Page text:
Lutheran Church Extension Fund
Churches Need Peacemakers

Churches Need Peacemakers

Your church has an inner life.

People can look terrific on the outside, calm, cool and collected, but inwardly can be wasting away with grief, hurt and disappointment. Churches can too.

Churches need peacemakers.

The pandemic has swept us all up in what some are calling a tsunami of grief. We’ve lost loved ones. We’ve lost sacred traditions. We’ve lost weekly rhythms of comfort and security. We’re hurting.

And hurting people hurt people. Even when everything is going well, churches are breeding grounds for conflict. Because followers of Jesus are passionate about their Savior, their faith and their churches, any change can stir up anxiety. Anxiety leads to debate (not always conducted harmoniously), which often leads to hurt feelings.

The inner lives of churches are a delicate thing. A congregational mood that is light and breezy can suddenly shift. Peace, patience, and grace vanish in the tsunami’s wake.

I’m concerned that last year’s sudden shutdown of Sunday services, the trauma of crisis management for over a year, and now the urgency to get back to “normal” is straining the peace of our churches.

Churches need peacemakers. And as the pastor, you’re the peacemaker in chief.

By virtue of your call, God has placed you in a unique position. You’re the magnet for the waves of grief and anxiety, a lightning rod for the hurt feelings over disagreement in the church.

You’re the most vulnerable, but you’re also in the most advantageous position to be a peacemaker.

I’m confident that you already know how to bring the healing of the gospel to the inner life of your faith family in times like this, but allow me to touch on a few of the key essentials.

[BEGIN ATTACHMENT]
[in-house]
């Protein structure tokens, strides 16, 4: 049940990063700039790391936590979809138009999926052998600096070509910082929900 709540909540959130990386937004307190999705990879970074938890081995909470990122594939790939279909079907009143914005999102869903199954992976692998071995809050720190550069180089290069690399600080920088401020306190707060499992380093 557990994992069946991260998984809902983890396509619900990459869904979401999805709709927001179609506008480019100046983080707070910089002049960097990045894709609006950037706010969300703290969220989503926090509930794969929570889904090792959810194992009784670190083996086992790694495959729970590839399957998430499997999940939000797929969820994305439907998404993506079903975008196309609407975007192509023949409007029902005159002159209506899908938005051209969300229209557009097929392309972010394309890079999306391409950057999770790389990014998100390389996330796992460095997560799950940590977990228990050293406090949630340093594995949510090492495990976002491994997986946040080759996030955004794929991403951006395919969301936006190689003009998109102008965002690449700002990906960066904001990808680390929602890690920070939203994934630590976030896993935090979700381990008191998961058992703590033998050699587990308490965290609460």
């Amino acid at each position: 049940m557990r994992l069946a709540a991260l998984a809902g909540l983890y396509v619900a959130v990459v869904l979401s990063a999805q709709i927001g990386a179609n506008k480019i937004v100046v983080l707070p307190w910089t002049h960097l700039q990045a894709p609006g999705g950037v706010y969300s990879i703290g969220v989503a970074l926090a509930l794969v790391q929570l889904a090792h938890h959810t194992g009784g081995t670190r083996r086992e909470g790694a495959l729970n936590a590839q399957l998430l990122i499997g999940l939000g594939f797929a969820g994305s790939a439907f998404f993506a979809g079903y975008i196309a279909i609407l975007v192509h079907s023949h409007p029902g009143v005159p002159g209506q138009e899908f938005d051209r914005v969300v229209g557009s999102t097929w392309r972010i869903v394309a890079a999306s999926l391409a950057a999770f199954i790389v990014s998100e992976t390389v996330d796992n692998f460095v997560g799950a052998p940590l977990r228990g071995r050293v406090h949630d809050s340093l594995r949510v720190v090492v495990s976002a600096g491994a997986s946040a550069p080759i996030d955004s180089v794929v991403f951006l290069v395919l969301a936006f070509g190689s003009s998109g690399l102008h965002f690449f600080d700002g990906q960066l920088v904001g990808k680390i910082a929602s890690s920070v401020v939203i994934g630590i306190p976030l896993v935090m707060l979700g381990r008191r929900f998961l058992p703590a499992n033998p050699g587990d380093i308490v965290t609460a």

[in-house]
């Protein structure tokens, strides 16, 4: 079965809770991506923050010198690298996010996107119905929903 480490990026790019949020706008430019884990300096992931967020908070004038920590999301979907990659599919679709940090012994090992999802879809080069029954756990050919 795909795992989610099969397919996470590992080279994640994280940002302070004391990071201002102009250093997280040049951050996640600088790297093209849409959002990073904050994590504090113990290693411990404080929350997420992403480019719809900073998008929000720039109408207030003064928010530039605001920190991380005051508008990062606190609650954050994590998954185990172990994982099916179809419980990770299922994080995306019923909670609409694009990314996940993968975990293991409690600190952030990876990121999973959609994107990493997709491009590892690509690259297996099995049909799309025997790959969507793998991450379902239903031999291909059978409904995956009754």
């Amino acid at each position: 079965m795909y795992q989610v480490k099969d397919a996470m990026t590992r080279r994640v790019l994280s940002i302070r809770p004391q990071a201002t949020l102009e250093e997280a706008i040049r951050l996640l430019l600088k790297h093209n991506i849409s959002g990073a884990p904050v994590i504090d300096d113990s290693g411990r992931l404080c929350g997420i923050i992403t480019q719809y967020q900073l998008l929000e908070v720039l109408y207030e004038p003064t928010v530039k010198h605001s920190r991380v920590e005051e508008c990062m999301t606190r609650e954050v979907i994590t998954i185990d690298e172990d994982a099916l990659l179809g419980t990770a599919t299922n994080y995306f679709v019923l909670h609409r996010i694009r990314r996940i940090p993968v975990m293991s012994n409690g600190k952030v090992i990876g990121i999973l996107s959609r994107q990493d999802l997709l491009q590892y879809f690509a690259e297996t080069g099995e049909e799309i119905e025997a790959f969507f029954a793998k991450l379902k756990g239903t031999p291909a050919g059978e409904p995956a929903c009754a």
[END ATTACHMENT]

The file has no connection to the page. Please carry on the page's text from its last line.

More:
First, examine your own inner life. Caregivers often don’t take time to seek care for their own hurts. Have you thoroughly processed your own grief over the losses you’ve suffered? Spend time with the Lord in your own lament. Seek out a trusted friend or a counselor. Get a good handle on how you’re doing. Then turn to the cross of Jesus for healing and restoration. Be open and receptive to the gospel of grace for recovery from all you’ve been through.

Next, as a way to help the church process its hurt, share with trusted leadership what you’ve learned about your own personal inner life journey of the last year. Let them know that you’ve experienced a rough time. Let them know that you’re hurting too and that it’s okay.

Jesus the Great Physician came not for the well, but for the hurting.

Then it might be a good idea to create some opportunities for listening intentionally to the hurts and sorrows of the church. How has the year of dramatic change been hard on them? What’s made them angry? Sad? Afraid? Glad? Where are they finding hope for days ahead?

And then, as always, take it all to the cross. Cast burdens. Call out together, “Lord, have mercy.” Seek his peace.

The journey’s not over. I’ll be praying for your church’s healing so that you can be a place of healing for everyone in your community.

Thanks for reading.